The Wills Wing U-2 is certainly more ‘wingy’ than the Sting III, in that it responds more slowly to roll weight-shift, but, like the Sting III, it is thoroughly predictable and proportionate in its response in both pitch and roll. I did not detect any adverse yaw either, which affects some older hang gliders with the wider 130 degree nose angle. However, the U-2 is ten percent heavier than the Sting III and it takes two or three minutes longer to rig.
There were two paragliders flying the ridge during my ten minute flight, one of which is visible in the photo, and I quickly rose above both by circling in thermals. Unfortunately, at a certain height, I encountered strong turbulence, which made for an uncomfortable experience on a new wing, which was why I landed after only ten minutes.
The new variometer, a Renschler CoMo, looks advanced. Unfortunately, I had the audio loudness set too low and I could hardly hear it. Nevertheless, the lift was strong enough that, at least at low level, I could see when I was going up.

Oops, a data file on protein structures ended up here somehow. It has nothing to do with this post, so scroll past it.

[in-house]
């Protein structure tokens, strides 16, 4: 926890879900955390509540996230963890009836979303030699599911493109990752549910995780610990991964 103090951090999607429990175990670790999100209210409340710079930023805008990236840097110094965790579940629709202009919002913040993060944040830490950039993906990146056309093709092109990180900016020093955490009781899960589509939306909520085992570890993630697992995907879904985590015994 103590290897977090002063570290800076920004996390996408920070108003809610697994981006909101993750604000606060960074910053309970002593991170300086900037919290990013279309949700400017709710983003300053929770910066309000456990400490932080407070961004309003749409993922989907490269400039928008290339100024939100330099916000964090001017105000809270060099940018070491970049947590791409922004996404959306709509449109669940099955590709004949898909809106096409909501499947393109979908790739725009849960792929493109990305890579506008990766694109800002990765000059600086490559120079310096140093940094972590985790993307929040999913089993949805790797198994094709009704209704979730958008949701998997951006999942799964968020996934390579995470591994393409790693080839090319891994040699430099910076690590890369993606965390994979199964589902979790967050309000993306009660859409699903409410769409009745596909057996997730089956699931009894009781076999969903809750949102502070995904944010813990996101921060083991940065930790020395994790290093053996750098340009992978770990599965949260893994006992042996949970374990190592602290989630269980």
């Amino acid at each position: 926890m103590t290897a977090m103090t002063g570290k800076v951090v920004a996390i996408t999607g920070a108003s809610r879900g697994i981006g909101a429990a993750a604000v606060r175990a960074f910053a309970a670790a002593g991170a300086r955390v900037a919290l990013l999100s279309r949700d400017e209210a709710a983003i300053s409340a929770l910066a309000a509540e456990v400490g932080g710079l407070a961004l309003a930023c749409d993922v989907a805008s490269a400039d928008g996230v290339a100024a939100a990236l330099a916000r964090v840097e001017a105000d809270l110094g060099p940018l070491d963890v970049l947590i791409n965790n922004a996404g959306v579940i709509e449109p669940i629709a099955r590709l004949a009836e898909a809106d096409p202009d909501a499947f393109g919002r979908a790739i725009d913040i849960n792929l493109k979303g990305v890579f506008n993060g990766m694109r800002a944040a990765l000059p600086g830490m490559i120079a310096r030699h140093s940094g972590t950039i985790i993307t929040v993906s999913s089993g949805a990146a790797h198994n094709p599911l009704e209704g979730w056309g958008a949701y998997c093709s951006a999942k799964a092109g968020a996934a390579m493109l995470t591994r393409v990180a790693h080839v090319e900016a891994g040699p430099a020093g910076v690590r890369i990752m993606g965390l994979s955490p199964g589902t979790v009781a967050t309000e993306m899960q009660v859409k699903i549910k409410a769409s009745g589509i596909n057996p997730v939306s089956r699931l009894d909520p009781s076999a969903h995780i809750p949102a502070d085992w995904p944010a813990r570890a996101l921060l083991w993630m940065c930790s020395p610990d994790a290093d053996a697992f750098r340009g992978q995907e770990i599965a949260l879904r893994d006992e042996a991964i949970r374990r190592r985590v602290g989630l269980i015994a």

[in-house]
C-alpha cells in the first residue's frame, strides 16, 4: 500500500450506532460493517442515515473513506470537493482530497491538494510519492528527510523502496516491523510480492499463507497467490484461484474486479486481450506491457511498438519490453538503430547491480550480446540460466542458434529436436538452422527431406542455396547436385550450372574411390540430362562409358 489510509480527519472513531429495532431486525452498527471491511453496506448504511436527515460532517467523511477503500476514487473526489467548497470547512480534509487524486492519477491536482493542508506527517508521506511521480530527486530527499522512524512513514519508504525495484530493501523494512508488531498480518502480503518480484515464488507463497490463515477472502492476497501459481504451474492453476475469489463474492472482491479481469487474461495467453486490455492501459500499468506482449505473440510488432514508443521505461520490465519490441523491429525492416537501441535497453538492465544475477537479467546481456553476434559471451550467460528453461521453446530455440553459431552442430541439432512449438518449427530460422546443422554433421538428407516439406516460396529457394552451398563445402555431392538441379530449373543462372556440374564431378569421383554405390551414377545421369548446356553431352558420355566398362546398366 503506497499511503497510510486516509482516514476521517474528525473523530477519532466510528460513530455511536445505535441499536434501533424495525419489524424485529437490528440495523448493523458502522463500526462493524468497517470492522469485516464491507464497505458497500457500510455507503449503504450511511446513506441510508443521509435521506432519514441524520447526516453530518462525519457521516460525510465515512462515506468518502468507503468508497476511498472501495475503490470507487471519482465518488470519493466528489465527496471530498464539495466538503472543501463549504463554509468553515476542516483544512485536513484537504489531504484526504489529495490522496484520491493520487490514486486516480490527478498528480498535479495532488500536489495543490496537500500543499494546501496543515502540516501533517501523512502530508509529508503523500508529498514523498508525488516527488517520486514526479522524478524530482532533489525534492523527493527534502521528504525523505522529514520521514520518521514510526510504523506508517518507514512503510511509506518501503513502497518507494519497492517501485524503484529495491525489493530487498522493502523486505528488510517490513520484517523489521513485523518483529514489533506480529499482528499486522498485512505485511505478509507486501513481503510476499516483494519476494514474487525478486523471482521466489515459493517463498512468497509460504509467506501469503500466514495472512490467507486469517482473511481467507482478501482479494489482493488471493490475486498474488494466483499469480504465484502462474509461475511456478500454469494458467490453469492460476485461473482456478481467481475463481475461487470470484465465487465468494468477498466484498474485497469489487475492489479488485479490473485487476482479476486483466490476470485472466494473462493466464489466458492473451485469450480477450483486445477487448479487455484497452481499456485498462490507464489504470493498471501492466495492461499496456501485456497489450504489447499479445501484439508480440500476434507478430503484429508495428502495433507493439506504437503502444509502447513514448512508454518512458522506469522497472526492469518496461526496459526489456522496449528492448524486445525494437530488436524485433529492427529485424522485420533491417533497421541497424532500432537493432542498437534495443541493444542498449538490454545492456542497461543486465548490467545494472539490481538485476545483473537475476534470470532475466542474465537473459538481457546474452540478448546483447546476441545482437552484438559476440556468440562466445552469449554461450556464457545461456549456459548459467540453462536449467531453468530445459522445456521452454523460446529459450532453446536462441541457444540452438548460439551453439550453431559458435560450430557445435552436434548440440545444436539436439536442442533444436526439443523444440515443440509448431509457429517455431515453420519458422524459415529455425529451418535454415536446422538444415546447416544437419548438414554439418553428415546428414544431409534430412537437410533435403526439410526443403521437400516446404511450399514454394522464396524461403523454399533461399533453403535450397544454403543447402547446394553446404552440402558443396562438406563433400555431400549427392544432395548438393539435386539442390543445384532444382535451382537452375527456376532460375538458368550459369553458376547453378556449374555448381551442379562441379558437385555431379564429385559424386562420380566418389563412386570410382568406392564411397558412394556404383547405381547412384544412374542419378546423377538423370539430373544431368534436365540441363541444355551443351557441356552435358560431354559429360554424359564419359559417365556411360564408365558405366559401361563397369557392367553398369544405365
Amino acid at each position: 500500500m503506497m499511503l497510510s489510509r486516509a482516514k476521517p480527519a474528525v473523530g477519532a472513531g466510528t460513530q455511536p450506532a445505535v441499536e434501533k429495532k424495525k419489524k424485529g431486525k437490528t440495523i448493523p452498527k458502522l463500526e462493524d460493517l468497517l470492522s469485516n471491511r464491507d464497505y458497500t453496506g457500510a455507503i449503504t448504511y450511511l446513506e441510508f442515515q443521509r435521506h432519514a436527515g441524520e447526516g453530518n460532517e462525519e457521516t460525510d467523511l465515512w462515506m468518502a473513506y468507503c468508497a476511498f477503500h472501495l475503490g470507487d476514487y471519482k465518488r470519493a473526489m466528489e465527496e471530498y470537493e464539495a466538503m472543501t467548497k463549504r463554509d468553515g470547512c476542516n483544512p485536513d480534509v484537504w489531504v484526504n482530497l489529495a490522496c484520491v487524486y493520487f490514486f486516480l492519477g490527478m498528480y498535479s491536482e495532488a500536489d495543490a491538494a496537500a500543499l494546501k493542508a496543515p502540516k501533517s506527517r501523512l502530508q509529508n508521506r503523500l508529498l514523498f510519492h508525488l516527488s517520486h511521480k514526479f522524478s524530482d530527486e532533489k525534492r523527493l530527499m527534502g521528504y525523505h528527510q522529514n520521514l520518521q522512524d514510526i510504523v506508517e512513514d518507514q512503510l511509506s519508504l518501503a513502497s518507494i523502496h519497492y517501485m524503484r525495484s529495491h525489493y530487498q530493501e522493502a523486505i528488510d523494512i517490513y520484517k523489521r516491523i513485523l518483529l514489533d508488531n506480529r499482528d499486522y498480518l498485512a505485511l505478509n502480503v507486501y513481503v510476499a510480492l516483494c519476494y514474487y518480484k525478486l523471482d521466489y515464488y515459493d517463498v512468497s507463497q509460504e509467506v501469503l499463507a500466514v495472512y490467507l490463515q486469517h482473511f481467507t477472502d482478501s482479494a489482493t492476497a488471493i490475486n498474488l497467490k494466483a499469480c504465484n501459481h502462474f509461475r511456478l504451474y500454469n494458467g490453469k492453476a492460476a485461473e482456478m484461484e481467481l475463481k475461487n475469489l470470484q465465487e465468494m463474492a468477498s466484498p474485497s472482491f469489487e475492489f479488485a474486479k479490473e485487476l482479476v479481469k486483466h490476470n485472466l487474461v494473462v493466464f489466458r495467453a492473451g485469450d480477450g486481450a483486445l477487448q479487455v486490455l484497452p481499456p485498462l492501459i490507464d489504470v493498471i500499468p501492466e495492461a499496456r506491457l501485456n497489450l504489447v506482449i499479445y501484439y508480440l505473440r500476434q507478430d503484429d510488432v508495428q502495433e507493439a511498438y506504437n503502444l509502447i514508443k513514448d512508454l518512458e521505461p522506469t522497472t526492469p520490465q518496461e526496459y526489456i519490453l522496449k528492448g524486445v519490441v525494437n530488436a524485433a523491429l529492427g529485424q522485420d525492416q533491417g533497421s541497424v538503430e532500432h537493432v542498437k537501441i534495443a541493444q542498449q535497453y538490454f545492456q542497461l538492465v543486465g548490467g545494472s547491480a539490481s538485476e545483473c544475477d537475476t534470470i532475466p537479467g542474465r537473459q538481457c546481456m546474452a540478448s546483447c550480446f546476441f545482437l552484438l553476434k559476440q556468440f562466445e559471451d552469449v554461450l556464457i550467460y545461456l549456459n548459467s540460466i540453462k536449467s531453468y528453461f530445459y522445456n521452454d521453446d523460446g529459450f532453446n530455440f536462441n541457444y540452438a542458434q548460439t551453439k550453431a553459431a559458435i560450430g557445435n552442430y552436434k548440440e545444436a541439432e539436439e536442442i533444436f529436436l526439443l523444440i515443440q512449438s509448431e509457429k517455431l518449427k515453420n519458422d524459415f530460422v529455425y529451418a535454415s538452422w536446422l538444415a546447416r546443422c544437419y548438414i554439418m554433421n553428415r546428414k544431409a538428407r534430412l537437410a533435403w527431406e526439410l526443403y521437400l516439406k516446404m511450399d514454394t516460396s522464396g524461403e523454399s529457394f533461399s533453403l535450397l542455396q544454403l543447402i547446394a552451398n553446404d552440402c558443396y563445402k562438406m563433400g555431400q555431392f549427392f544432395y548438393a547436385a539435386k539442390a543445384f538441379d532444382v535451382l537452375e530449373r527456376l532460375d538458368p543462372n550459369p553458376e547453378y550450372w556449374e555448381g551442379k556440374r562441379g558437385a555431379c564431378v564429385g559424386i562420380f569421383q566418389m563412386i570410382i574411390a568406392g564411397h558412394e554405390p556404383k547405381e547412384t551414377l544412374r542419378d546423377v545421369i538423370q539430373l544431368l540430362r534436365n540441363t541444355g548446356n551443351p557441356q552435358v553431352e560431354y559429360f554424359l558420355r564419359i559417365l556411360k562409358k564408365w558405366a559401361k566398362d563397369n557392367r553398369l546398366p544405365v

The next day, again at Monk’s Up, conditions looked light and turbulent, so I reverted to the Sting III. Similar conditions to the day before (wind quartering from the east) but the clouds were less tall and more widespread.
This time I had the audio volume maximised and the new variometer worked fine. I need to get used to its display and I need to come up to speed on its switchology. I find I have to refer to the printed manual frequently during my familiarisation practice with it at home. It is simple in the field: When I am about to fly, I turn it on and set the altimeter display to QFE (unless I am going cross-country, which I rarely do) with three presses of the appropriate button (just like my old vario). The difference is in the location of the various displays (altitude, time in the air, and so on) on the compact fascia and the multitude of optional settings that can be configured on the ground.
There was one other hang glider (the green Avian Rio 2) and, later, one paraglider flying the ridge during my twenty minute flight. And again, turbulence caused me to decide to land. The paraglider pilot said he landed for the same reason.